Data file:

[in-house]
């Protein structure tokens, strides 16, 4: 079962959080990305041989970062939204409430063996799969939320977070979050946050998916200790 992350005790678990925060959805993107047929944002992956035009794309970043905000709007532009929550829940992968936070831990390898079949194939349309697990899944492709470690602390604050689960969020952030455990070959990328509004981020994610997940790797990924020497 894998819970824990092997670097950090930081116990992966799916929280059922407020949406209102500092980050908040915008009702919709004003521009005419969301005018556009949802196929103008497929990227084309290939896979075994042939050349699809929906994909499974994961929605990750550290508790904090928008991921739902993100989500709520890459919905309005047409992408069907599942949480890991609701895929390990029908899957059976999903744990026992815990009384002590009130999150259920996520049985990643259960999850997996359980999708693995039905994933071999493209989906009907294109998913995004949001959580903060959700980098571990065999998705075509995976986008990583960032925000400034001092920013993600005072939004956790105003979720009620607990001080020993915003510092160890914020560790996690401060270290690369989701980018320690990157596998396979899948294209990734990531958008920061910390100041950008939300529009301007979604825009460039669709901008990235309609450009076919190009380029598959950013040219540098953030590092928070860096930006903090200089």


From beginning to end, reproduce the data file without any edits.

[in-house]
């Protein structure tokens, strides 16, 4: 079962959080990305041989970062939204409430063996799969939320977070979050946050998916200790 992350005790678990925060959805993107047929944002992956035009794309970043905000709007532009929550829940992968936070831990390898079949194939349309697990899944492709470690602390604050689960969020952030455990070959990328509004981020994610997940790797990924020497 894998819970824990092997670097950090930081116990992966799916929280059922407020949406209102500092980050908040915008009702919709004003521009005419969301005018556009949802196929103008497929990227084309290939896979075994042939050349699809929906994909499974994961929605990750550290508790904090928008991921739902993100989500709520890459919905309005047409992408069907599942949480890991609701895929390990029908899957059976999903744990026992815990009384002590009130999150259920996520049985990643259960999850997996359980999708693995039905994933071999493209989906009907294109998913995004949001959580903060959700980098571990065999998705075509995976986008990583960032925000400034001092920013993600005072939004956790105003979720009620607990001080020993915003510092160890914020560790996690401060270290690369989701980018320690990157596998396979899948294209990734990531958008920061910390100041950008939300529009301007979604825009460039669709901008990235309609450009076919190009380029598959950013040219540098953030590092928070860096930006903090200089």